Physical Pain and Discomfort
Grieving may also induce other physical pain and discomfort that can impact your health, such as headaches, chest pain, muscle aches, and discomfort in the limbs, neck, back, or joints. The stress of grieving may also weaken your immune system, leading to increased vulnerability to infections and viruses.
People with existing chronic health conditions are much more prone to experience extreme levels of physical pain or illness while grieving. Thus, if you or someone you love is grieving and has a chronic health condition, come to their aid immediately and find ways to ease their grief to reduce their risk of getting sick.
Sadness, Depression, or Anxiety
Besides affecting your physical health, grief can also affect your emotional or mental health. It can cause extreme sadness, anxiety, and depression due to the emotional distress responses grief can trigger in individuals.
Although grief and depression can look and feel similar in many ways, they’re not exactly the same. Grief is a natural response to loss and typically resolves over time, whereas depression is a mental illness that may require treatment. If a person has been grieving for a long time (months or years), it’s already considered complicated grief. In that case, it must be treated by a professional therapist immediately before it completely impacts the person’s overall health.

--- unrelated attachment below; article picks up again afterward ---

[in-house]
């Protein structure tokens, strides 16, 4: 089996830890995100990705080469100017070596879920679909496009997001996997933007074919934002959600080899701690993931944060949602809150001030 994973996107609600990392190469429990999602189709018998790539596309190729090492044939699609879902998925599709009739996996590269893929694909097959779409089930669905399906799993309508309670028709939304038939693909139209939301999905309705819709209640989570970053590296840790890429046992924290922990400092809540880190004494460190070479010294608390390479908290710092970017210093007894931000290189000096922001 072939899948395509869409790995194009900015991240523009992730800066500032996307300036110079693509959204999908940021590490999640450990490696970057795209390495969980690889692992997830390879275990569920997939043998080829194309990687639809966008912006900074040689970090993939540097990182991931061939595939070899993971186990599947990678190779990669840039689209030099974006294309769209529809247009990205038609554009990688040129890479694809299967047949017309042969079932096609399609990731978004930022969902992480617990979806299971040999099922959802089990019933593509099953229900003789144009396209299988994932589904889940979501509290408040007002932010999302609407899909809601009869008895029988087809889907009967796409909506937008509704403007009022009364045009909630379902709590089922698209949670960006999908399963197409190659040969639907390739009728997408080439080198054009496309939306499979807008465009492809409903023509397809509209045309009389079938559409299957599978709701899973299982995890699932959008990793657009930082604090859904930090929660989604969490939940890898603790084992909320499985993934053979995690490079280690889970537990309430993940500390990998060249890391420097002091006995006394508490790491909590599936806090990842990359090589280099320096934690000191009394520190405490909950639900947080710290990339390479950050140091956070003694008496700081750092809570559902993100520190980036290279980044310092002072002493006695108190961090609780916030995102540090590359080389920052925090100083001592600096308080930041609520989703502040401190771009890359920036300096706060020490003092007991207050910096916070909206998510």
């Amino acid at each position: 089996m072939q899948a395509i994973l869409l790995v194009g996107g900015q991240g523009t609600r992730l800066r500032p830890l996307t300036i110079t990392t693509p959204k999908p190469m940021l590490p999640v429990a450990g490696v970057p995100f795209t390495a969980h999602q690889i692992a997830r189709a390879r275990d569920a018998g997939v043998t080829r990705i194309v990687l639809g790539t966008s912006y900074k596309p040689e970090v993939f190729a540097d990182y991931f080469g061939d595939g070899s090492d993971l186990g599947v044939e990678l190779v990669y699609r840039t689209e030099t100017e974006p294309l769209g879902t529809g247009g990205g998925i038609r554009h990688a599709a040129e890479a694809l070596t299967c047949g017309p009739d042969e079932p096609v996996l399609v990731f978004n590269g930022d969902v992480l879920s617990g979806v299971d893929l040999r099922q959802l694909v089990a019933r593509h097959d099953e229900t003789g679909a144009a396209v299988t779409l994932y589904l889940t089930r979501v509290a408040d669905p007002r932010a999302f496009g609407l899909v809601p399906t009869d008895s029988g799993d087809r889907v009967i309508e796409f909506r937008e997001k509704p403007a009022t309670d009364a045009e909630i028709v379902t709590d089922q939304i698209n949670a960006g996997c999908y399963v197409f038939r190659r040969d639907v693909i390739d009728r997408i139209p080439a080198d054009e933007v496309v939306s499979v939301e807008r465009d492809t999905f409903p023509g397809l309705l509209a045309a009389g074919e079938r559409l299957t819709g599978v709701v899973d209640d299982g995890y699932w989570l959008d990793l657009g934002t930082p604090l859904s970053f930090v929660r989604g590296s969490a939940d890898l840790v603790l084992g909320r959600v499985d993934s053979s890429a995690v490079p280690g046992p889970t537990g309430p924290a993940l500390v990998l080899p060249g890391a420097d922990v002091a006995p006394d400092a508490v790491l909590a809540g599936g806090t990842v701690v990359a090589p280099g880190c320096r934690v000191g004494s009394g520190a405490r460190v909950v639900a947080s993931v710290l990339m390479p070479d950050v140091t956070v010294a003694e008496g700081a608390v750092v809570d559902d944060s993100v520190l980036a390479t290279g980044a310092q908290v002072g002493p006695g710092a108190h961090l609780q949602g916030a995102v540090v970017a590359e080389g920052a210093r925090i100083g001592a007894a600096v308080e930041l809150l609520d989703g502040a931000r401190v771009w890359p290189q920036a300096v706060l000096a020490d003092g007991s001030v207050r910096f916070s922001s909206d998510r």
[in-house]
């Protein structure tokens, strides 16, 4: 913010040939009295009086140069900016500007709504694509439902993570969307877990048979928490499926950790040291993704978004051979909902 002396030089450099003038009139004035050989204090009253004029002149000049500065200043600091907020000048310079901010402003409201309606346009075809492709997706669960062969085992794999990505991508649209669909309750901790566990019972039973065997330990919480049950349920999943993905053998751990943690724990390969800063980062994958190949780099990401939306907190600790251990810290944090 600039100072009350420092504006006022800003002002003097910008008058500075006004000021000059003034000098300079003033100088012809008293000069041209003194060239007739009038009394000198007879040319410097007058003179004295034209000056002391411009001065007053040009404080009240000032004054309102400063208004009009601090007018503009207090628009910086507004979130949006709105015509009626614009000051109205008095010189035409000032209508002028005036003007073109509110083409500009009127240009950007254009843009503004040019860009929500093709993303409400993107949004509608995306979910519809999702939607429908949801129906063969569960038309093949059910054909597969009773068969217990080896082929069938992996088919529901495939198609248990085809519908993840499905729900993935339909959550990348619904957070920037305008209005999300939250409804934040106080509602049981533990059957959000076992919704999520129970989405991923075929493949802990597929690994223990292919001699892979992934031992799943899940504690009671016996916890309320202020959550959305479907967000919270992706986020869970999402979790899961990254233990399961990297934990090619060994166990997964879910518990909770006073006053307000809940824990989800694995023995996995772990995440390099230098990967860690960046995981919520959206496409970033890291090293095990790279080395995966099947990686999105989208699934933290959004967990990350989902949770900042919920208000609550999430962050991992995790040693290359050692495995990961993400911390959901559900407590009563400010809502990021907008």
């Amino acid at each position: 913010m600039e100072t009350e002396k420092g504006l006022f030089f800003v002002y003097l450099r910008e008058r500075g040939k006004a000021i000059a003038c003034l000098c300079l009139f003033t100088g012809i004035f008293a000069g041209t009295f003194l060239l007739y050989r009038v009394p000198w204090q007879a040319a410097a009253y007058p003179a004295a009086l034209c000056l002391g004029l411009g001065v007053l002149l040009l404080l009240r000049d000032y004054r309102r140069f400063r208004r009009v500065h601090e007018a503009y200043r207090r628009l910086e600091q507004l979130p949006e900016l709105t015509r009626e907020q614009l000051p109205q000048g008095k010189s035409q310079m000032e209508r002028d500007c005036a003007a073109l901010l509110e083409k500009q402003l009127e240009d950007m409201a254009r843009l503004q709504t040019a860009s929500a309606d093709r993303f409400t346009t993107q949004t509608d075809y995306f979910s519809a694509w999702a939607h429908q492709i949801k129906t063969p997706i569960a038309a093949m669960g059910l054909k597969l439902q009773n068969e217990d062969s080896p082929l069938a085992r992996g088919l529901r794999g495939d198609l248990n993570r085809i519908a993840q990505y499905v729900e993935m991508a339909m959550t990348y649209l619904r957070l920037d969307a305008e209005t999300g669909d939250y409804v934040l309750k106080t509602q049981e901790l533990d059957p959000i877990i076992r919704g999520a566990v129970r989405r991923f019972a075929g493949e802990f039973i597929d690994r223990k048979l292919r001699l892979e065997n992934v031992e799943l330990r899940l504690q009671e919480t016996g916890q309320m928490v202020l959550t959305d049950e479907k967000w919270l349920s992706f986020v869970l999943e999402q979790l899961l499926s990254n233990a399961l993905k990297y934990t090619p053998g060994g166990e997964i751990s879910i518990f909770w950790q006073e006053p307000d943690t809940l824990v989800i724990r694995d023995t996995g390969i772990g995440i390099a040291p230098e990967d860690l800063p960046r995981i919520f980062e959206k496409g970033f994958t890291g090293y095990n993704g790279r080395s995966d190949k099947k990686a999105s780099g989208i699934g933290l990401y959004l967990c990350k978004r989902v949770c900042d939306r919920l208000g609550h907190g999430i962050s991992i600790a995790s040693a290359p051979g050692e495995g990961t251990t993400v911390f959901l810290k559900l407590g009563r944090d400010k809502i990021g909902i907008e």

How to Deal With Grief?
Grief can be difficult to navigate, but remember that it is temporary, and you are certainly not alone. Here are tips for dealing with grief:
Take Your Time
It’s natural to want to get over the loss of someone close as soon as possible, but rushing through the grieving process can lead you down an unhealthy path. Instead of forcing yourself through it or making yourself feel better when you aren’t ready, give yourself permission to take things slow and allow time for healing.
Find Your Support System
Reach out for support from others who understand what you’re going through, may it be your friends, family members, or professionals like psychologists or therapists who specialize in helping people deal with grief.
Pick Up Your Journal
Write down your feelings and thoughts, even if they don’t make sense to anyone else. It’s important to express yourself in a way that feels comfortable for you.
Engaging In Physical Activity
A brisk walk or run may be just what you need to clear your head and reduce stress levels, which will help improve overall health.
Grief is normal, and it can affect your health in different ways. But remember, everyone grieves differently and has different reactions to grief. Some people may have trouble sleeping, while others might experience physical pain and discomfort. Whatever symptom you’re feeling, it’s important to address and work through your grief with appropriate support and resources to mitigate its potential impact on your overall health and well-being.